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Authors: Maffione, M.* 
Speranza, F.* 
Faccenna, C.* 
Cascella, A.* 
Vignaroli, G.* 
Sagnotti, L.* 
Title: A synchronous Alpine and Corsica-Sardinia rotation
Journal: Journal of Geophysical Research 
Series/Report no.: / 113 (2008)
Publisher: AGU
Issue Date: Mar-2008
DOI: 10.1029/2007JB005214
Keywords: Paleomagnetism
Tertiary Piedmont Basin
Paleomagnetic directions
Biostratigraphic evidence
Subject Classification04. Solid Earth::04.05. Geomagnetism::04.05.06. Paleomagnetism 
04. Solid Earth::04.07. Tectonophysics::04.07.02. Geodynamics 
04. Solid Earth::04.07. Tectonophysics::04.07.04. Plate boundaries, motion, and tectonics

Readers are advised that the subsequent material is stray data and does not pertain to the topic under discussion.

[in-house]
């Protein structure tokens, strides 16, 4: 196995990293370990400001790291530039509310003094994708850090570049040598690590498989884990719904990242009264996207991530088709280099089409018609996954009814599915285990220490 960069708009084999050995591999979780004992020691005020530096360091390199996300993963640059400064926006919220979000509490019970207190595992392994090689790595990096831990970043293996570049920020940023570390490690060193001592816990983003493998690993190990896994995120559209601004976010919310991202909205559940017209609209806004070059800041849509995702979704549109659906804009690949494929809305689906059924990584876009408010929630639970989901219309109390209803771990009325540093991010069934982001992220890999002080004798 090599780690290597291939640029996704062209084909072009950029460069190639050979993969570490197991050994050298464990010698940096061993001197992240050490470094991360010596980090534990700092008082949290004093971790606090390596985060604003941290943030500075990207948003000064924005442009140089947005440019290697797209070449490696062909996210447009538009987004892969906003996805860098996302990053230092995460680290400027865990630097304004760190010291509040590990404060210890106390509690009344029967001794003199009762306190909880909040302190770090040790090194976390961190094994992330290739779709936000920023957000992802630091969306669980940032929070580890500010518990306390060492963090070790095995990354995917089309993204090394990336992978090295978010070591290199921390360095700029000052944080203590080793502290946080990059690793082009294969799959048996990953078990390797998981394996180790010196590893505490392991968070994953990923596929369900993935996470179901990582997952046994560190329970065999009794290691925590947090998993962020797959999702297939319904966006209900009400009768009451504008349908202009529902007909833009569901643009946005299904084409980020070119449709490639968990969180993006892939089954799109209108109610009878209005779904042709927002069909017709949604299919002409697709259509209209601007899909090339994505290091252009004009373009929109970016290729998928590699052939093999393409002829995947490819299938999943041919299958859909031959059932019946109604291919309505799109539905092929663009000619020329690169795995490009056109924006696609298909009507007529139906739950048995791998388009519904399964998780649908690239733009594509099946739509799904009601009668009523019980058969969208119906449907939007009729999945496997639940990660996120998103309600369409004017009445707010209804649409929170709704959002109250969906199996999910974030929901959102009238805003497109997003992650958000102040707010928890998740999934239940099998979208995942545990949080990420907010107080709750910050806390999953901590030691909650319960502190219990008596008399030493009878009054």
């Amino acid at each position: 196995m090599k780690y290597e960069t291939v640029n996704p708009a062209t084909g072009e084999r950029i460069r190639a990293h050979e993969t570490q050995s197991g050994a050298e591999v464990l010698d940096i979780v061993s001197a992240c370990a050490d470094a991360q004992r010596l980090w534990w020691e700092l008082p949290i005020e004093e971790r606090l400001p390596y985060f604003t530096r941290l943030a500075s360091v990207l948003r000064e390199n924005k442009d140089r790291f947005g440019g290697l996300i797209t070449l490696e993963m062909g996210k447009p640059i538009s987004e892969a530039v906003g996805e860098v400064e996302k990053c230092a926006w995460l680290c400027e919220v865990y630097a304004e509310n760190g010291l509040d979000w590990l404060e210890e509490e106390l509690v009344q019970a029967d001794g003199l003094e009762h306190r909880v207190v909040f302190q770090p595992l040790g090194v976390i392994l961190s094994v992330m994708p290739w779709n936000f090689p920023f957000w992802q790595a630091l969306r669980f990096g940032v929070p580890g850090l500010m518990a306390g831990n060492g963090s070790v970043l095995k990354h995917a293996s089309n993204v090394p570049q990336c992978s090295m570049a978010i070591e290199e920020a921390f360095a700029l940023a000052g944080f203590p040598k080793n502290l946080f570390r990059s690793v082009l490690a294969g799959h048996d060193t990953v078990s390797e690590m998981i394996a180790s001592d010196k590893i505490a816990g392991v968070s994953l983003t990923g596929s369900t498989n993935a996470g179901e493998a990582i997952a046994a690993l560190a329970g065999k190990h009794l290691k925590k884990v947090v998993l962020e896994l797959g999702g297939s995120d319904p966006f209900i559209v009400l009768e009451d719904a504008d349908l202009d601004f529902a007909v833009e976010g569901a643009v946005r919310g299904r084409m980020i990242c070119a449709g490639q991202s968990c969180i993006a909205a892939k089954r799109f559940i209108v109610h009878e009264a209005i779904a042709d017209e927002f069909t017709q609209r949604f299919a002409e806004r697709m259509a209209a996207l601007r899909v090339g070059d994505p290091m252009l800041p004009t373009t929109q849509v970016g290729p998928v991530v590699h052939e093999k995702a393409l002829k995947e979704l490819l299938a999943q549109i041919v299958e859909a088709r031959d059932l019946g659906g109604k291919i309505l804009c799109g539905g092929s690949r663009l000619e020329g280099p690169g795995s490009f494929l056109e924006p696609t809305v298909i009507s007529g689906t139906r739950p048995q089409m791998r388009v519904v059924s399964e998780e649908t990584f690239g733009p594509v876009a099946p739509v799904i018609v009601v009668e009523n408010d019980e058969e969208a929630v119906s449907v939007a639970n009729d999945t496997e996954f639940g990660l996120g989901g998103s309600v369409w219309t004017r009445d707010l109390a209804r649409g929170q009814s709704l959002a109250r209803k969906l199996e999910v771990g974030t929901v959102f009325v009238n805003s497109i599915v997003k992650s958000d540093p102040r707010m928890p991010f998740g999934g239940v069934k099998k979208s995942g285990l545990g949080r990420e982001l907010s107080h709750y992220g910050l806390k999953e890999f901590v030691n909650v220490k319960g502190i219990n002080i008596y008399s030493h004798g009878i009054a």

Abstract: We report on the paleomagnetism of 34 sites from lower Oligocene–middle Miocene sediments exposed in the Tertiary Piedmont Basin (TPB, northern Italy). The TPB is formed by a thick (4000 m) and virtually undeformed sedimentary succession unconformably lying upon Alpine nappes decapitated by extensional exhumation, which in turn are tectonically stacked over the Adriatic foreland. Paleomagnetic directions from 23 (mostly Oligocene) sites were chronologically framed using new biostratigraphic evidence from calcareous nannoplankton. Our data, along with published paleomagnetic results, show that the TPB rotated 50 counterclockwise with respect to Africa in Aquitanian-Serravallian times. The rotation was likely driven by underneath nappe stacking and was synchronous with (further) bending of the Alpine chain. Both the rotation magnitude and its timing are similar to those documented for the Corsica-Sardinia microplate. Therefore the formation of the western Alpine arc (or at least part of its present-day curvature) occurred during the rollback of the Apenninic slab and related back-arc spreading of the Liguro-Provenc¸al Basin and drift of the Corsica-Sardinia block. This suggests a common dynamics driving both the Alpine and the Apennine slab motions. Paleomagnetic data also document that the Adriatic plate has undergone no paleomagnetic rotation since mid-late Miocene times. Anisotropy of magnetic susceptibility data suggests that the TPB, an enigmatic basin arising from a controversial tectonic setting, formed in an extensional regime characterized by a stretching direction approximately orthogonal to the main trend of the underlying chain.
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